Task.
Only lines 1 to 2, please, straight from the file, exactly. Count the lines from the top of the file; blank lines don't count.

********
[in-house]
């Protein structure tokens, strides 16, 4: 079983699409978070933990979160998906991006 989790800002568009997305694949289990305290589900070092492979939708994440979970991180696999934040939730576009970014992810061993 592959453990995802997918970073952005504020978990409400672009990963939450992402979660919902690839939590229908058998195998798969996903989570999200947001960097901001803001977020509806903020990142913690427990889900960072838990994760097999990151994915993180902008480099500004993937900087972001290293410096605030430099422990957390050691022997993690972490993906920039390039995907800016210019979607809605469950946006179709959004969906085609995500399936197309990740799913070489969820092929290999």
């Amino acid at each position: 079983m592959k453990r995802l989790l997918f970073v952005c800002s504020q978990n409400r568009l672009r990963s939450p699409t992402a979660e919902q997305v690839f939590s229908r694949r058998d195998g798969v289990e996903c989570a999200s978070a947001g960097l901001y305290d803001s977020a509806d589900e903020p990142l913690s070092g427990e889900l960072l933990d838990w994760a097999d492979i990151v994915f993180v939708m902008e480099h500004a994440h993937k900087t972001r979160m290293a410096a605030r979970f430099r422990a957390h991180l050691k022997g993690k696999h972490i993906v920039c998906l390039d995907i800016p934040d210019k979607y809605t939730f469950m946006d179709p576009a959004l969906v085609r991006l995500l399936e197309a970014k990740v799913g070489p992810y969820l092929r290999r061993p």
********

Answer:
[in-house]
């Protein structure tokens, strides 16, 4: 079983699409978070933990979160998906991006 989790800002568009997305694949289990305290589900070092492979939708994440979970991180696999934040939730576009970014992810061993 592959453990995802997918970073952005504020978990409400672009990963939450992402979660919902690839939590229908058998195998798969996903989570999200947001960097901001803001977020509806903020990142913690427990889900960072838990994760097999990151994915993180902008480099500004993937900087972001290293410096605030430099422990957390050691022997993690972490993906920039390039995907800016210019979607809605469950946006179709959004969906085609995500399936197309990740799913070489969820092929290999």